Marion Jones and the Top 10 Liars In Sports History
Cheating, betting, and scandals have been a part of sports ever since the beginning, whether it's to gain a competitive advantage over an opponent, rake in some extra cash, or a temptation that was just too hard to resist.
The only thing worse than all of those things, though, is lying about it. Sooner or later the truth will come out, and when it does, get ready.
These 10 sports figures lied to millions of fans, and are worthy of being named the top 10 liars in sports history.
10. Sammy Sosa
Sosa, like several other athletes on this list, lied to Congress in 2005, stating that he never used performancing enhancing drugs.
But in 2009 it was determined that Sosa was in fact a liar, and had tested positive for steroids in 2003 while playing for the Chicago Cubs.
9. Bobby Petrino
Petrino left the Atlanta Falcons overnight shortly after star quarterback Michael Vick was sentenced to prison.
Petrino was 3-10 in thirteen games with Atlanta in 2007, and didn't even finish the season after bolting for Arkansas. Falcons officials soon after called Petrino a "coward" and a host of other things.
8. Kevin Hart
The high school senior lied to a gym full of one thousand students and the local media when he said he would be going to the University of California to play division one football.
Truth is, he wasn't recruited by any school and had faked the whole event. Hart lied to police shortly after saying he was contacted by a fake recruiter, but that was also false.
7. Mark McGwire
Earlier this year McGwire finally confessed to allegations that he had used steroids during his prolific career. The fact that he denied it for so long makes it difficult to feel bad for him.
He chose not to talk about it during a Congressional hearing in 2005, but he's still considered a liar for not telling the truth for nearly a decade.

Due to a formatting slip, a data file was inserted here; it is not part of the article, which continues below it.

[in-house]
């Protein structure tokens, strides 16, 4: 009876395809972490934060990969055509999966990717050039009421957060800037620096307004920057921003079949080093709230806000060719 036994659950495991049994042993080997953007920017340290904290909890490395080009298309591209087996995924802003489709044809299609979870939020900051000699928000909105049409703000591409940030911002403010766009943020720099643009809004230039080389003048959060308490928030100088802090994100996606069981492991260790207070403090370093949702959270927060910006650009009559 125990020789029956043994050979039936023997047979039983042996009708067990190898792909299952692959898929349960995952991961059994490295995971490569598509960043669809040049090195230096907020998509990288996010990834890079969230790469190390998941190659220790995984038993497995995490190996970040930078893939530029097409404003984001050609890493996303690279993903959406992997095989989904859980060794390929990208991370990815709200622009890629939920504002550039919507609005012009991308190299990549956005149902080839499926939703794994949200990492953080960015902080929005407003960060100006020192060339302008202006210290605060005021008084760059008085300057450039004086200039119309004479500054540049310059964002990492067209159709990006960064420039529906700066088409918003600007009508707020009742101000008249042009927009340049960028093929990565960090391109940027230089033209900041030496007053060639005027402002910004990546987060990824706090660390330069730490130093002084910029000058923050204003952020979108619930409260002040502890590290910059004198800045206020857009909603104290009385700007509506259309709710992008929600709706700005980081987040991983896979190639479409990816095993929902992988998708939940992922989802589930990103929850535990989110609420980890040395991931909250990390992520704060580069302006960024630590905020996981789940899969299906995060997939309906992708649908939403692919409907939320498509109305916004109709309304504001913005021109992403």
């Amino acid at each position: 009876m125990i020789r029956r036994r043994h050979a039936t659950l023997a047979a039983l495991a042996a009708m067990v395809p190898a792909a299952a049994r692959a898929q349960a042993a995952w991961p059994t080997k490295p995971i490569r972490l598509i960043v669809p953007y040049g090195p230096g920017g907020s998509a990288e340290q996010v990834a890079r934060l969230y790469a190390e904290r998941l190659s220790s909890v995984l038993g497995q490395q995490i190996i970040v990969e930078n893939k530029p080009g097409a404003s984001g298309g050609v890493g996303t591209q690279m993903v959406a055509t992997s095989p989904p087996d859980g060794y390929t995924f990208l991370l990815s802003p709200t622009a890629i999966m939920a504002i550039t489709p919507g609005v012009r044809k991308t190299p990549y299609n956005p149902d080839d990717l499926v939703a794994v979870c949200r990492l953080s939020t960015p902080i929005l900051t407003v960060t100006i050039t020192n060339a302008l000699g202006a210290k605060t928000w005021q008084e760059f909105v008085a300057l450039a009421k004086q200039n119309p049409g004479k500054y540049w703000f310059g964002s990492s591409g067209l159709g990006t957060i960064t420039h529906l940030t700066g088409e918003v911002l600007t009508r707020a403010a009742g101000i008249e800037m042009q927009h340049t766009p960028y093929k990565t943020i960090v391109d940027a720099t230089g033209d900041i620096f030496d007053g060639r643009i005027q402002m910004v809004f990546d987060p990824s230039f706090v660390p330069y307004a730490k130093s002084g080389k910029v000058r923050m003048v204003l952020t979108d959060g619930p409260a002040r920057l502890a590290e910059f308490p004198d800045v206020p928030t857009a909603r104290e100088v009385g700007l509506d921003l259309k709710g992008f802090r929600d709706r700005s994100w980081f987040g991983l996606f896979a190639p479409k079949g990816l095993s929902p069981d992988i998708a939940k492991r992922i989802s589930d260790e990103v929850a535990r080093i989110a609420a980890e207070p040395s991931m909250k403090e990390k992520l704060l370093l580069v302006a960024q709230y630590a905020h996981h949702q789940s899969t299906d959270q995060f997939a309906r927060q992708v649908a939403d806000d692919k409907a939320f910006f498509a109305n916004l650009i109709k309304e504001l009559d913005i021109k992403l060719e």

6. Floyd Landis
Perhaps one of the most pathetic liars in sports history, Floyd Landis was stripped of his 2006 Tour de France victory after testing positive for abnormal testosterone levels.
Landis denied the allegations—however they have been proven true—and he even accused Lance Armstrong and other riders of doping.
5. Michael Vick
Eagles quarterback Michael Vick has made a smooth transition back into the NFL, but it wasn't long ago that Vick was sentenced to 21 months in prison for operating an illegal dog fighting ring.
Vick lied to the entire nation before pleading guilty in August of 2007.
4. Nick Saban
Towards the end of the Miami Dolphins 2006 season Nick Saban was repeatedly questioned about the vacant coaching position at the University of Alabama. He denied rumors that he would leave Miami for Tuscaloosa at several press conferences and even went so far as to say "I'm not going to be the Alabama coach" in late December.
As soon as the Dolphins season was over Saban left for the Alabama job, leaving the Dolphins high and dry.
3. Rafael Palmeiro
Palmeiro lied directly to Congress in 2005 about using performance enhancing drugs and it wasn't long after that Palmeiro was suspended for using steroids, just after reaching 3000 hits
He still denies knowingly taking steroids, but it was determined a few years later in the Mitchell Report that Palmeiro had used performance enhancing drugs throughout his career.
2. Marion Jones
Marion Jones won five medals at the 2000 Summer Olympics in Sydney, Australia. Unfortunately the truth came out in 2007 after she had denied it for some time.
Jones confessed to using performance enhancing drugs prior to the Olympic Games in 2000 and was forced to forfeit all of her medals in addition to serving a short six month jail sentence.
1. Pete Rose
One of the most decorated players in baseball history, Pete Rose fell from grace quickly in the late 1980's as he was accused of betting on his own baseball team, the Cincinnati Reds.
After 15 years of lies Rose finally came clean that he had be on the game in a 2004 interview, and released a book shortly after.
Patrick Clarke is a student at Towson University and a writing intern for Bleacher Report.